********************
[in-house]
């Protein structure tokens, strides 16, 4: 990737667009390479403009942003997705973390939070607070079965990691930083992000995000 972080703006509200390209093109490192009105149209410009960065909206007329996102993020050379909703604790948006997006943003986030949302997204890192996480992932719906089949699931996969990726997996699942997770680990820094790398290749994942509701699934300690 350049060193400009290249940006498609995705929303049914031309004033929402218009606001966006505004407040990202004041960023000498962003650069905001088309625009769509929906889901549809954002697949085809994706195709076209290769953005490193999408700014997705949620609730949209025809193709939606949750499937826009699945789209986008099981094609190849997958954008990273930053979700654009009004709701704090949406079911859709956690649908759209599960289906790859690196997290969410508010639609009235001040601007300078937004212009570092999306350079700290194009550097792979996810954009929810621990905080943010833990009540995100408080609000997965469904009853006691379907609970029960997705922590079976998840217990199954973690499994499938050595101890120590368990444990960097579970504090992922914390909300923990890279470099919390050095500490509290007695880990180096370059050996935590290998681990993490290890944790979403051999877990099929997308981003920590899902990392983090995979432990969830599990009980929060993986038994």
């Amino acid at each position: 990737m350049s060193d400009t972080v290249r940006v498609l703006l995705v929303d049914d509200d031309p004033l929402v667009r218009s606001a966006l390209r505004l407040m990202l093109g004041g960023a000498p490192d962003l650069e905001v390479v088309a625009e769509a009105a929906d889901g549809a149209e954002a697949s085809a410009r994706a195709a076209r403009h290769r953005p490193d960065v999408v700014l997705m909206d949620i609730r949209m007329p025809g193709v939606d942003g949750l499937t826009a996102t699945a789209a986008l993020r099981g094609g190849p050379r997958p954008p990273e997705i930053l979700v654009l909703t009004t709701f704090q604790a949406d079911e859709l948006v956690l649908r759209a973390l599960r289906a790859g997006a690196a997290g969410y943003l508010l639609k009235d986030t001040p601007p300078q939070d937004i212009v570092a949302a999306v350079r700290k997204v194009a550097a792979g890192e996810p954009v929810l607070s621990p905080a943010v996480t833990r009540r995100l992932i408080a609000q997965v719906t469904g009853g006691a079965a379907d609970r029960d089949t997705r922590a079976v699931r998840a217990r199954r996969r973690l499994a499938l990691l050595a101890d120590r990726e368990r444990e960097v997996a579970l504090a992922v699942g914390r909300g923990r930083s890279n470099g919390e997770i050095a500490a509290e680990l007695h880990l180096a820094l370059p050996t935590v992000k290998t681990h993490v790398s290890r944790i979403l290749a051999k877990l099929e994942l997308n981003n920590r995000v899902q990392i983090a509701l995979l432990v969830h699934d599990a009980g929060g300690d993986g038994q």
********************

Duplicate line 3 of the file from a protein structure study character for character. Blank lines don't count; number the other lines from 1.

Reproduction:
């Amino acid at each position: 990737m350049s060193d400009t972080v290249r940006v498609l703006l995705v929303d049914d509200d031309p004033l929402v667009r218009s606001a966006l390209r505004l407040m990202l093109g004041g960023a000498p490192d962003l650069e905001v390479v088309a625009e769509a009105a929906d889901g549809a149209e954002a697949s085809a410009r994706a195709a076209r403009h290769r953005p490193d960065v999408v700014l997705m909206d949620i609730r949209m007329p025809g193709v939606d942003g949750l499937t826009a996102t699945a789209a986008l993020r099981g094609g190849p050379r997958p954008p990273e997705i930053l979700v654009l909703t009004t709701f704090q604790a949406d079911e859709l948006v956690l649908r759209a973390l599960r289906a790859g997006a690196a997290g969410y943003l508010l639609k009235d986030t001040p601007p300078q939070d937004i212009v570092a949302a999306v350079r700290k997204v194009a550097a792979g890192e996810p954009v929810l607070s621990p905080a943010v996480t833990r009540r995100l992932i408080a609000q997965v719906t469904g009853g006691a079965a379907d609970r029960d089949t997705r922590a079976v699931r998840a217990r199954r996969r973690l499994a499938l990691l050595a101890d120590r990726e368990r444990e960097v997996a579970l504090a992922v699942g914390r909300g923990r930083s890279n470099g919390e997770i050095a500490a509290e680990l007695h880990l180096a820094l370059p050996t935590v992000k290998t681990h993490v790398s290890r944790i979403l290749a051999k877990l099929e994942l997308n981003n920590r995000v899902q990392i983090a509701l995979l432990v969830h699934d599990a009980g929060g300690d993986g038994q």